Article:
Thursday, July 28, 2011
I'm not going to lie. As a Gronow, I'm probably biased towards Mutineers, seeing as their bass player is a fellow of the same name. However, putting that to one side, I've been requested to cast a glance over the Mancunian quartet's debut record, 'Friends, Lovers, Rivals'. A band formed back in 2009, and with this album released as last year drew to a close, the whole affair is a musical gem, be it one whose shine has been dulled by the untouched shelf of obscurity. In taking it down and dusting it off though, I hope this album will get the audience it deserves. It's a secret that needs to be shared and a well-kept promise that needs to be broken. The production is clean and the melodies conform to that invulnerable level of pop perfection. Unlike some indie pop outfits however, Mutineers manage to give their sound a grown-up maturity. These guys aren't kids, lamenting a regrettable fling. They're men whose hearts have been broken more than once. Their recollection of thought retains an honesty and passion and sadness that's both distinctive and rich, making for an effort crafted with emotion, and which evokes the same. Frankly? 'Friends, Lovers, Rivals' is the very definition of a hidden gem.
That being said, no debut release comes without its downsides. By citing Echo and the Bunnymen and Suede as influences, a decidedly similar feel to some tracks becomes noticeable. A hint of Delays springs up in a few parts as well, and it's true that the vocalist Nicholas James Mallins holds a certain Smiths quality to both his voice and lyricism. Namely in 'My Words Desert You', a line from which reads, "Please don't take me home tonight". A nod back to 'There Is A Light That Never Goes Out', by fellow Mancunian band? Perhaps. I think I would have preferred a little more originality, but the charm here most definitely carries the flaw. A few songs blend into each other on repeated listen, and a couple of tracks feel a little manufactured as well, but in the end did I really mind?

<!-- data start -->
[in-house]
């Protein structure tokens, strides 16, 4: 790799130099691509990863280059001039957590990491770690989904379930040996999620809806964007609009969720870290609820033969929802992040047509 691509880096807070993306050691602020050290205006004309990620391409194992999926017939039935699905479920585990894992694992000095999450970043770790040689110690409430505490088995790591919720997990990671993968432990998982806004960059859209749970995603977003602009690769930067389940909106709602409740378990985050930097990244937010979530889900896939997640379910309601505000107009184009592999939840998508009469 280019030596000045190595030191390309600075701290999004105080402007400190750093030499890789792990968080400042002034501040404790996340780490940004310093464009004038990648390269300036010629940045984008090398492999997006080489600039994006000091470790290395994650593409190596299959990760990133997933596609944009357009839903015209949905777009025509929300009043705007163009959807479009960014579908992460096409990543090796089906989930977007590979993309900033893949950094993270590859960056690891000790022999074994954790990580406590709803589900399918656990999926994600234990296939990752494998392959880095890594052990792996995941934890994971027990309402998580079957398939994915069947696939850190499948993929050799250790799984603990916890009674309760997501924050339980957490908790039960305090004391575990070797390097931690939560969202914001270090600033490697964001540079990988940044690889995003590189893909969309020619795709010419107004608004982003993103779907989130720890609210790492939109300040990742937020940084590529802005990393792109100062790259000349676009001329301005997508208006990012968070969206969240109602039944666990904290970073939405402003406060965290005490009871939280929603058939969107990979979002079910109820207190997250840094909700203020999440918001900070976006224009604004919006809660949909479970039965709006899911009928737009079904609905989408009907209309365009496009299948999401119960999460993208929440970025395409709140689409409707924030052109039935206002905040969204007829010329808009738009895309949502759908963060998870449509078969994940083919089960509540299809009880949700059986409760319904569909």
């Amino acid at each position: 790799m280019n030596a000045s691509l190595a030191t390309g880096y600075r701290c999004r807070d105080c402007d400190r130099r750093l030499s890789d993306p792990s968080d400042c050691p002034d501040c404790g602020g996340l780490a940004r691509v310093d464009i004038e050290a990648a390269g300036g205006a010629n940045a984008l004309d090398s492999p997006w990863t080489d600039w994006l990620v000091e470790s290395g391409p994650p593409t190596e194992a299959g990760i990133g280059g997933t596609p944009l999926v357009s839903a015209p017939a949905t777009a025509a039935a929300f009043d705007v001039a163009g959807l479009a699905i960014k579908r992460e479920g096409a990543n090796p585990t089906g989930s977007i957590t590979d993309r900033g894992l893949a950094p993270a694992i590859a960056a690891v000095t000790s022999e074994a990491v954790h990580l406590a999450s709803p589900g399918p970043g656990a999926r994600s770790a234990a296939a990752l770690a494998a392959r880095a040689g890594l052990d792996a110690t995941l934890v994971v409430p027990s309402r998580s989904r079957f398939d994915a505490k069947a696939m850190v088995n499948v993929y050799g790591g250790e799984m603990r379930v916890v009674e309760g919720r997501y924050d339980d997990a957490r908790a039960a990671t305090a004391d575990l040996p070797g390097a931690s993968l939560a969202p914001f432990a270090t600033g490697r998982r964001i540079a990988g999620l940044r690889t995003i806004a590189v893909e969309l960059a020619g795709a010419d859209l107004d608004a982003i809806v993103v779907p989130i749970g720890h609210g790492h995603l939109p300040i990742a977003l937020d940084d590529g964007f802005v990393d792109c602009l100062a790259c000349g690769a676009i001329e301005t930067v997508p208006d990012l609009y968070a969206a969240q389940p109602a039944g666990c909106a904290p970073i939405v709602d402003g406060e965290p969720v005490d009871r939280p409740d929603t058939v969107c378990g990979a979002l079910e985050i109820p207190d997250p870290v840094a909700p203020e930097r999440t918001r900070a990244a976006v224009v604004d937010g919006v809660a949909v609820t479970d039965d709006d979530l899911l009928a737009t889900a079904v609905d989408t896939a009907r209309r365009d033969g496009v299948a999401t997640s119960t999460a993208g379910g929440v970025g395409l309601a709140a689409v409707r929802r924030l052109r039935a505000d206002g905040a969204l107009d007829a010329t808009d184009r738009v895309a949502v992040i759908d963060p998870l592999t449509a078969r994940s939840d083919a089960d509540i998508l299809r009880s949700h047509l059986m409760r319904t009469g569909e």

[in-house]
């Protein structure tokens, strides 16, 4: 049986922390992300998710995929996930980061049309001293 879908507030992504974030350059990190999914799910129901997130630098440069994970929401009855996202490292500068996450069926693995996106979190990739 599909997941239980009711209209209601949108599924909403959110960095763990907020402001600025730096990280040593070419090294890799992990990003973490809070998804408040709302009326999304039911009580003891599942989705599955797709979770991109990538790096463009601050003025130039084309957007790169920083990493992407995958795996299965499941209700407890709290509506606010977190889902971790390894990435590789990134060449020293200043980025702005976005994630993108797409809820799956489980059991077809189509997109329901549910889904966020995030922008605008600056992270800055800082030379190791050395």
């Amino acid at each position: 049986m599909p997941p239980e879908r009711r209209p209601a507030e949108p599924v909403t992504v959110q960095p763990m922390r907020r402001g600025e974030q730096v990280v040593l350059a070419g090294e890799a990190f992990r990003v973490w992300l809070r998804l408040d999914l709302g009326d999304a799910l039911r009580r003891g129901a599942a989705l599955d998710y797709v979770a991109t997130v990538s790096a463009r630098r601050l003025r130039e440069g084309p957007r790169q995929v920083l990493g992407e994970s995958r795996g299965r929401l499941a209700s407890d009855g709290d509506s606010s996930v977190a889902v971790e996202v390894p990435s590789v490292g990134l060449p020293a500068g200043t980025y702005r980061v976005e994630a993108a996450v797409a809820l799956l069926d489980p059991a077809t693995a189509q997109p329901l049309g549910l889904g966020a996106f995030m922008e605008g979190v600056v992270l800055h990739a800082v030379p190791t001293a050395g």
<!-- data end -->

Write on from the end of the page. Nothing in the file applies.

Opener 'Infidelity' feels very anthemic and cinematic in scope, with its harmonious guitars grooving over magnificent synths. It's one of the many bigger songs here, with the vocals light and poppy but still comfortingly strong. These contrast ever so nicely with the delicate tenderness of others, but like I mentioned before, melody tends to bleed into melody to the point of reminding yourself what track you're actually listening to. The next number 'Shadow Kisses' is one of my favourites. The thought-provoking chorus is brilliant; "In death, love and squalor the sordid details were removed, straight from the heart of a suicide girl". Straight after the strangely appealing note upon which 'girl' is sung however, comes a whole 'nother nostalgic melody that I'm not afraid to admit hit a heartstring or two.
'The Landlord's Daughter' is another great track after the not so memorable 'You Used To Be Okay'. It's lyrics talk of a boy with braces, being bullied at school, but this still feels very mature in its delivery. 'Alone In Our Ideas' stumbles upon another noticeable influence, and one cited on their myspace page as such. These four-ish minutes sound unmistakably like the Cure, from the pop melody to the higher notes to the stadium-ready sound they're trying to emulate. That's not a bad thing, but it is noticeable throughout the album when you listen through for the second time. The finisher, 'Hyde Road' is arguably one of the most endearing to appear from pop even today. It's inspiring lyrics are desperately sang; "she said ‘you can’t see me without my make up on’, I thought you’d never looked better", and catchy wailing closes the album. In closing however, that undeniably great hook draws you back, and you can't help going back to the very start!
In the end, this isn't the best pop record out there, but I thoroughly enjoyed it. Bassist Iwan Gronow, you've done the name proud, and I for one will be looking back through this album every so often. In eagerly awaiting the next release, I eagerly suggest you check these talented artists out. Because despite the strong influences, they've crafted a distinctive feel that's all their own. Nostalgic atmospheres fueled with passion and executed on a level of emotion that I've missed in modern pop. Don't let this musical gem get dulled by the dust of obscurity. Let it shine and proclaim the name! Mutineers!